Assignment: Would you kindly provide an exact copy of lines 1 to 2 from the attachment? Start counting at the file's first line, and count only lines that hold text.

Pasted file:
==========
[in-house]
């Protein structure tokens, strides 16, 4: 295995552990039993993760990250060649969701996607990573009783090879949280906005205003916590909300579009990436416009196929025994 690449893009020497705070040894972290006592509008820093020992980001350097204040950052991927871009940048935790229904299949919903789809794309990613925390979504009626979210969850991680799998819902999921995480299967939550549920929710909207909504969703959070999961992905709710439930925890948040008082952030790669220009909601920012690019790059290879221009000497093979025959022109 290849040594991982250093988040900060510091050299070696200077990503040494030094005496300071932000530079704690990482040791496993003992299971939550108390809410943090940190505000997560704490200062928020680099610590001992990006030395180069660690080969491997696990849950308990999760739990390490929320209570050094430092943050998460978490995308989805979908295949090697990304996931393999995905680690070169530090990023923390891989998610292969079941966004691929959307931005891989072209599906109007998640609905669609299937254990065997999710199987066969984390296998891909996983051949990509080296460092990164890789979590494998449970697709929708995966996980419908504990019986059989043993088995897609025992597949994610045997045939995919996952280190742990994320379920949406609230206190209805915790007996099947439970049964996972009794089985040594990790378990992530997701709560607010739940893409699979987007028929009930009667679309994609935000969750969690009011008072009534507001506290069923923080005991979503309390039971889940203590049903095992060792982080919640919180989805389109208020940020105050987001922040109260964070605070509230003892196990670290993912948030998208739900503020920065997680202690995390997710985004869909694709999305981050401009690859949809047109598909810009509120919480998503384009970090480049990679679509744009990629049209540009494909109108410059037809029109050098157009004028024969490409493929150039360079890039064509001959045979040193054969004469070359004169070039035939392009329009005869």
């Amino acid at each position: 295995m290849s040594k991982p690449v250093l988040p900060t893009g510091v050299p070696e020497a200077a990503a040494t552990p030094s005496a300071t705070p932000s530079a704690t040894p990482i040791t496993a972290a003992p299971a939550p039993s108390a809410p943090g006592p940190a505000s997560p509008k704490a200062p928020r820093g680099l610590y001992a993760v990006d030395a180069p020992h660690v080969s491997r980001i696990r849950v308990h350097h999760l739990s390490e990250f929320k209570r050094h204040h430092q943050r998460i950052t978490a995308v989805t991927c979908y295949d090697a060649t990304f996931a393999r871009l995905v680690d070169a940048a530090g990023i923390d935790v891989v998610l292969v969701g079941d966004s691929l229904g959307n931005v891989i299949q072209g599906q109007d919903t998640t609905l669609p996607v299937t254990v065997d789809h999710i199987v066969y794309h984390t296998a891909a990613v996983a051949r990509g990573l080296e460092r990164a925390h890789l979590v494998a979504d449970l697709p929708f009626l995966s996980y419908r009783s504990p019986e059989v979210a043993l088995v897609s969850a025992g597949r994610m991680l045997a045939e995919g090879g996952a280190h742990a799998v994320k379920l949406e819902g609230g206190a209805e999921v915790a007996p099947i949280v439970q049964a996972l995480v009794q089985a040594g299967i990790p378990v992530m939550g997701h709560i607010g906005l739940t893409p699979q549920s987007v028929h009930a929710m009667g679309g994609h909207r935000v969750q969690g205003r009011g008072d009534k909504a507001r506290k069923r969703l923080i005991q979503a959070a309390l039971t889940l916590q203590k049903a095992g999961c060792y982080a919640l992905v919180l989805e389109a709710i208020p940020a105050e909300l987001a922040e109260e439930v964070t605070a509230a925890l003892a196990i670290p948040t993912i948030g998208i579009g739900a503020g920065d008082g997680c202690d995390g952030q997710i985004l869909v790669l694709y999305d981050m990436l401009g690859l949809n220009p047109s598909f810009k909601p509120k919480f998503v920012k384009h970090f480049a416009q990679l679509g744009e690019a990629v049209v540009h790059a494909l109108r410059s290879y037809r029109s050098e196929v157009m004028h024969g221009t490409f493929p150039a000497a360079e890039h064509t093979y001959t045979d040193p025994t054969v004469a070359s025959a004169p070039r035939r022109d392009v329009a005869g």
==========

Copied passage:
[in-house]
């Protein structure tokens, strides 16, 4: 295995552990039993993760990250060649969701996607990573009783090879949280906005205003916590909300579009990436416009196929025994 690449893009020497705070040894972290006592509008820093020992980001350097204040950052991927871009940048935790229904299949919903789809794309990613925390979504009626979210969850991680799998819902999921995480299967939550549920929710909207909504969703959070999961992905709710439930925890948040008082952030790669220009909601920012690019790059290879221009000497093979025959022109 290849040594991982250093988040900060510091050299070696200077990503040494030094005496300071932000530079704690990482040791496993003992299971939550108390809410943090940190505000997560704490200062928020680099610590001992990006030395180069660690080969491997696990849950308990999760739990390490929320209570050094430092943050998460978490995308989805979908295949090697990304996931393999995905680690070169530090990023923390891989998610292969079941966004691929959307931005891989072209599906109007998640609905669609299937254990065997999710199987066969984390296998891909996983051949990509080296460092990164890789979590494998449970697709929708995966996980419908504990019986059989043993088995897609025992597949994610045997045939995919996952280190742990994320379920949406609230206190209805915790007996099947439970049964996972009794089985040594990790378990992530997701709560607010739940893409699979987007028929009930009667679309994609935000969750969690009011008072009534507001506290069923923080005991979503309390039971889940203590049903095992060792982080919640919180989805389109208020940020105050987001922040109260964070605070509230003892196990670290993912948030998208739900503020920065997680202690995390997710985004869909694709999305981050401009690859949809047109598909810009509120919480998503384009970090480049990679679509744009990629049209540009494909109108410059037809029109050098157009004028024969490409493929150039360079890039064509001959045979040193054969004469070359004169070039035939392009329009005869």